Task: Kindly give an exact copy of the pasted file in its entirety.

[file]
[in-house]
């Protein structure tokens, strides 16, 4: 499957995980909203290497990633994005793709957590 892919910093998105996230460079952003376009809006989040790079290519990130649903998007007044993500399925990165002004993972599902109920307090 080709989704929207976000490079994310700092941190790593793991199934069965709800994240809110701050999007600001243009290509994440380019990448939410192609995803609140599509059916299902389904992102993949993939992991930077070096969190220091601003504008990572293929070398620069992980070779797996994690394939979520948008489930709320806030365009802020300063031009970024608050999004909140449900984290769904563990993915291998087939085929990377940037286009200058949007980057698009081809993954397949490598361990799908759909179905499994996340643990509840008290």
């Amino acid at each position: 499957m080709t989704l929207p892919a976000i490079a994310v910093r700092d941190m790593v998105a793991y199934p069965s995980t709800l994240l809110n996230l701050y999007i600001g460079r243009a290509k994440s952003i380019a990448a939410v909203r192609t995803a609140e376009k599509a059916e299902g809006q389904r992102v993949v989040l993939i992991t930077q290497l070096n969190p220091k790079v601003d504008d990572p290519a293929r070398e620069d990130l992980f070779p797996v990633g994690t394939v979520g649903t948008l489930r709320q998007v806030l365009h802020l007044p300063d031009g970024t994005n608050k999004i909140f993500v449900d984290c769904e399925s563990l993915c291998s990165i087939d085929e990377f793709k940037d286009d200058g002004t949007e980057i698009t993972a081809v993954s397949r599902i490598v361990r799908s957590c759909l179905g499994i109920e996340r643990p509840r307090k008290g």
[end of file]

[in-house]
């Protein structure tokens, strides 16, 4: 499957995980909203290497990633994005793709957590 892919910093998105996230460079952003376009809006989040790079290519990130649903998007007044993500399925990165002004993972599902109920307090 080709989704929207976000490079994310700092941190790593793991199934069965709800994240809110701050999007600001243009290509994440380019990448939410192609995803609140599509059916299902389904992102993949993939992991930077070096969190220091601003504008990572293929070398620069992980070779797996994690394939979520948008489930709320806030365009802020300063031009970024608050999004909140449900984290769904563990993915291998087939085929990377940037286009200058949007980057698009081809993954397949490598361990799908759909179905499994996340643990509840008290």
């Amino acid at each position: 499957m080709t989704l929207p892919a976000i490079a994310v910093r700092d941190m790593v998105a793991y199934p069965s995980t709800l994240l809110n996230l701050y999007i600001g460079r243009a290509k994440s952003i380019a990448a939410v909203r192609t995803a609140e376009k599509a059916e299902g809006q389904r992102v993949v989040l993939i992991t930077q290497l070096n969190p220091k790079v601003d504008d990572p290519a293929r070398e620069d990130l992980f070779p797996v990633g994690t394939v979520g649903t948008l489930r709320q998007v806030l365009h802020l007044p300063d031009g970024t994005n608050k999004i909140f993500v449900d984290c769904e399925s563990l993915c291998s990165i087939d085929e990377f793709k940037d286009d200058g002004t949007e980057i698009t993972a081809v993954s397949r599902i490598v361990r799908s957590c759909l179905g499994i109920e996340r643990p509840r307090k008290g």